Playing at the Bluebird Café…
You may be familiar with the hit TV show ‘Nashville.’ On the show much of the action takes place in and around a place called the Bluebird Café. You may also know the Bluebird Café is a real place. It is a small music venue that is famous for being the place where many music stars (like Garth Brooks) got exposure for the first time. So as you can imagine aspiring songwriters and performers from all over the world flock to this tiny venue for the chance to be heard…myself included.
It was July 7, 2014: let me tell you about my experience…my first impression of the Bluebird was how ordinary it was. It is on a modestly busy street indistinguishable from any of the other city streets in Nashville. It sits tightly wedged in a strip mall between a hair salon and a children’s clothing shop. There is nothing spectacular about the sign out front it looks like a million other commercial signs that dot the landscape. Every Monday night is the Open Mic at the Bluebird and I knew that I had to get there early if I wanted a chance to play.
I got there early and it was obvious I was hoping to be in the front of the line when the guy (or gal) inside comes out and tells us it is time to line up. I saw lots of people toting guitar cases, various percussion instruments and just generally trying to not look nervous. Finally, the moment arrived and we all hustled to get a spot in the line up area.
As we formed up I happened to be near Georgio…he was carrying a rather beat up dreadnought with no case and a hand drum that looked like a mini version of the mirror blob sculpture (I hear it’s actually called Cloud Gate) in Chicago’s Millennium Park. Georgio looked the part of a travelling singer songwriter. He was in his early twenties, lean and sharp featured. He was wearing skinny jeans and a button down, long sleeved plaid shirt He had a boundless positive energy and continued to engage everyone around him either in conversation or impromptu songs he created on the spot. He was one of those people whose entertainer switch had no “off” position.
Quite the polar opposite of Georgio was another performer…I never found out his name. He was sitting quietly, reading a book of classic poetry. He had what I took to be a classical guitar in a soft case hung over his right shoulder. Not exactly impressive in line; but later on he stunned everyone in the room with his soulful voice and amazing flat-picking guitar technique. Did I mention he was missing his right (picking) hand? No? I didn’t notice either until he took the stage.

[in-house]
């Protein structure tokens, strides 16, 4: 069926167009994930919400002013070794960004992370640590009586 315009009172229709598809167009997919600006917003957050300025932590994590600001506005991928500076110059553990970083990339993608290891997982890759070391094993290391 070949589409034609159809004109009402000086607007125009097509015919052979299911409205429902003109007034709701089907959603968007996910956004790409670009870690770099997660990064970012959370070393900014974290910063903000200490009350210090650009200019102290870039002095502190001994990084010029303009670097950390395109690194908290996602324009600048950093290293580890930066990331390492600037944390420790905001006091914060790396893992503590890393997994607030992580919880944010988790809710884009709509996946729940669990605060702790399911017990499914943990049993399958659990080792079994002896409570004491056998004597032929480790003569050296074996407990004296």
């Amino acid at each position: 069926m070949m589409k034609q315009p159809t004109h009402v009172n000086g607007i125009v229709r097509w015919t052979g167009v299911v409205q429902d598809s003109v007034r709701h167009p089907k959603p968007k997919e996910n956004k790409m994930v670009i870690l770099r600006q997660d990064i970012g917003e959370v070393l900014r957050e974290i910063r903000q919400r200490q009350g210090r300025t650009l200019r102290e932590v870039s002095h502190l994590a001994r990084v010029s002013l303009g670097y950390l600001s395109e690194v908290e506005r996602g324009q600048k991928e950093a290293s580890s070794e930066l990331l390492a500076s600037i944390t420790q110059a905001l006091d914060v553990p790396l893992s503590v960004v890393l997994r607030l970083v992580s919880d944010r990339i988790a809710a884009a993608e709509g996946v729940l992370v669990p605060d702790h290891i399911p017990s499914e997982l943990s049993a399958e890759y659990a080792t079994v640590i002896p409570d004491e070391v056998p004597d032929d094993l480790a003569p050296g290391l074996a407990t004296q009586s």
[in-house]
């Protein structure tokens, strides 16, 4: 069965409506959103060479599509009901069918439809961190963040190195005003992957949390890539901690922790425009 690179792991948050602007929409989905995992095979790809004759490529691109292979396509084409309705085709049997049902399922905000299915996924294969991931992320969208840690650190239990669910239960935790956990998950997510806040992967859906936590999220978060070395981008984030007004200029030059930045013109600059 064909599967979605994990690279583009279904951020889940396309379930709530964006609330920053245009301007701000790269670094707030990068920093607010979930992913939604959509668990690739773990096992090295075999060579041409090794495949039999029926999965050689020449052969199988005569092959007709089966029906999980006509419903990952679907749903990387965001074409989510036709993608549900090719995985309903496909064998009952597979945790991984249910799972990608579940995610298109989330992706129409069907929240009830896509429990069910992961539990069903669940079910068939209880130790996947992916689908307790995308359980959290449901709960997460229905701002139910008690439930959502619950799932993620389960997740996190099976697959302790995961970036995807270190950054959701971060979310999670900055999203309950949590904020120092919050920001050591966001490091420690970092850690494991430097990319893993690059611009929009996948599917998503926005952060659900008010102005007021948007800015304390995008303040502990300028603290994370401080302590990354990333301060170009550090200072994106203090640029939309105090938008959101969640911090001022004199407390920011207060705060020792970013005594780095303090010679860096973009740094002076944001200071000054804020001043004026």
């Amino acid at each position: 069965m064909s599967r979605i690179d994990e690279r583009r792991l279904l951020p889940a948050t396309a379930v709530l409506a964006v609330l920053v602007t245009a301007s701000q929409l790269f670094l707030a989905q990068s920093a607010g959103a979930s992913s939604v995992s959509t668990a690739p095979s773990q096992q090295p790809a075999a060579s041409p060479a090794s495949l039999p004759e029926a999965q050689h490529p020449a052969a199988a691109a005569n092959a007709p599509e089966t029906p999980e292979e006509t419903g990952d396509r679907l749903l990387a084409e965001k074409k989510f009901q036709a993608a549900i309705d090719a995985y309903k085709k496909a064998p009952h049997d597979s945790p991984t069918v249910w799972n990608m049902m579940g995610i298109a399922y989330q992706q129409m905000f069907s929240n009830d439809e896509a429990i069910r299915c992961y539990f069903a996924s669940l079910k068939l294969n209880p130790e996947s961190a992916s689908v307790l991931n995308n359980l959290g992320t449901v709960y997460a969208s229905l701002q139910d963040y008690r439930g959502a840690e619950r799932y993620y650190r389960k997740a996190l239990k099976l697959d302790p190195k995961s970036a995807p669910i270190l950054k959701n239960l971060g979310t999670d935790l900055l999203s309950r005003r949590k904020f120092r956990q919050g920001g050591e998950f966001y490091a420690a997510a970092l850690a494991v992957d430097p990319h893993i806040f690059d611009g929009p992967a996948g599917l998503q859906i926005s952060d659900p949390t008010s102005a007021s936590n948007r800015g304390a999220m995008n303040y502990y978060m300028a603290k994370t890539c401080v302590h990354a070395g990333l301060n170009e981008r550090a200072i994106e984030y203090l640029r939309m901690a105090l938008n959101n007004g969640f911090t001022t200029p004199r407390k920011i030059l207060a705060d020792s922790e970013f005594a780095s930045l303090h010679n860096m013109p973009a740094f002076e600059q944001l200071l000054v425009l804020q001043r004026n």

As you can tell, I was truly in my element. I like being in the center of that controlled chaos that happens when creative people gather in one space. Even though I had gotten close to the front of the line, luck of the draw put me toward the end of the performance schedule. I was performer #31 that night. I played my original song “City of Hawkinsville” which is about an old riverboat that sank on the Suwannee River in 1922. It was the first time that song was performed in public.
I wish I could report that my performance that night caught the attention of a big time record executive; and, I was immediately signed to a record deal and catapulted instantly to fame and fortune. But that isn’t reality for me…nor for most other musicians. Nor really is that dream the primary reason most of us do this. In fact, I honestly think that those who pursue being “discovered” are really missing a much larger point.
Fame, fortune and record sales are definitely good things, no doubt. However, I think that creating something that can only come from you…that is larger than yourself…that will leave a legacy after you are gone from this mortal plane…those things are far more important than fame and fortune. To the extent that we were engaged in creating something that was unique and that was only experienced by the 60 or so people who were there that night…in that place…in that moment…we were all successful and accomplished our purpose. Creativity is not a zero sum game. Hey, don’t get me wrong if the right deal comes along…I’m going to take it.
I hope that you can tell it was a very meaningful experience for me to take a chance and play the Bluebird Café. Surprisingly, the largest part of it happened before I even took the stage. I found out recently that the procedures have changed and now everyone has to sign up on the interwebs for an Open Mic spot. No more milling about the parking lot hoping to get in…I understand why. Yet, I cannot help but feel a sense of loss to think that when I go back it will be a much more sterile experience. Some may appreciate the order and neatness of it; but I think a little chaos is not a bad thing.
As always, I want to hear your stories and comments. Please feel free to leave your thoughts in the comments box below or shoot me an email.
See ya ‘round,